From Turner Classic Movies:
Watch the Skies
Tuesday 07/05/2005 at 8:00 pm ET
Additional Showings: Tuesday 07/05/2005 10:30 PM
Sunday 07/17/2005 05:00 PM
From George Melies' 1903 fantasy A Trip to the Moon to this summer's double-whammy of Steven Spielberg's War of the Worlds and George Lucas' Star Wars Episode III: Revenge of the Sith, science fiction has been an important fixture of the cinematic medium. On July 5, Turner Classic Movies (TCM) is giving viewers a crash course in the history of this vital genre with WATCH THE SKIES!, a new special written, directed and produced by noted film critic, author and documentarian Richard Schickel (AFI's 100 Years'100 Movies, Eastwood on Eastwood) and featuring interviews with Steven Spielberg and George Lucas.
WATCH THE SKIES! looks at the history of science fiction movies from the silent era all the way up to the present. The one-hour documentary will look at six different areas within the genre:
- Atomic Anxiety: During the 1950s, especially, atomic bombs were on everyone's mind, and that made the issue ripe for adaptation to film. Among the movies have used the atomic story angle are The Beat from 20,000 Fathoms, Godzilla: King of the Monsters, The Incredible Shrinking Man and even the low-budge Attack of the Killer Tomatoes.
- Rockets to the Moon: Space travel has been the subject of science fiction since Melies' A Trip to the Moon, which set off a tradition that would later include such movies as Rocket Ship XM, The Angry Red Planet and the classic Forbidden Planet.
- Mars (and Everything Else) Attacks: Beings from outer space had a horrible reputation for destruction in the movies for a long time, with such spine-tingling entries as The Thing (From Another World), Earth vs. The Flying Saucers, I Married a Monster from Outer Space, Invasion of the Body Snatchers andThe Blob, not to mention The War of the Worlds, both the George Pal original and the upcoming Spielberg remake.
- The Word from on High: Not all visitors to this planet have been malevolent. Beginning with Robert Wise's The Day the Earth Stood Still, aliens with a message of peace have been preaching to their lowly human counterparts. Even Spielberg's ET: The Extra Terrestrial had something to teach the world.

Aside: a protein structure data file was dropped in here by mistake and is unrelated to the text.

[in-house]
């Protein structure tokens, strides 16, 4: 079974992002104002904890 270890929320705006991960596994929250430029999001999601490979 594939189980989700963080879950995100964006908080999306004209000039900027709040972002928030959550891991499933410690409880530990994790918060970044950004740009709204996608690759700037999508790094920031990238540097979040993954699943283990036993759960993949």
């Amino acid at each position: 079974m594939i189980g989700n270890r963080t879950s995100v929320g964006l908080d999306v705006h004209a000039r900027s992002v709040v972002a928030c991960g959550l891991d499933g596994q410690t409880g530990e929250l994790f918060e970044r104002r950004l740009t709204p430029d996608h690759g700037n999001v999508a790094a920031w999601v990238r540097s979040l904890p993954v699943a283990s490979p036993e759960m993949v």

- Post-Apocalypse Now: With the threat of nuclear bombs, it would only make sense that post-apocalyptic visions would also become a staple of the science fiction genre, with such movies as The Omega Man, The Planet of the Apes and The Terminator movies.
- Escapes to the Future: Envisioning the future put Jules Verne and H.G. Wells on the map and continues to serve science fiction cinema with such classics as 2001: A Space Odyssey, Things To Come and Metropolis.
Schickel, perhaps best known as a film critic for Time magazine for more than two decades, is also the author of more than 20 books, mostly about the movies. The latest of them, Matinee Idylls: Reflections on the Movies, was named a New York Times notable book. He has also written, directed and produced a wide variety of television programs, including Shooting War, AFI's 100 Years' 100 Movies, Eastwood on Eastwood, The Harryhausen Chronicles, The Moviemakers and Elia Kazan: A Director's Journey. He also created "The Men Who Made the Movies" series, as well as profiles of such stars as James Cagney, Gary Cooper, Myrna Loy and Barbara Stanwyck. In addition to Matinee Idylls, Schickel's other books include The Disney Version, Intimate Strangers, Schickel on Film, Marlon Brando: A Life, Double Indemnity and Clint Eastwood: A Biography.
Watch the Skies
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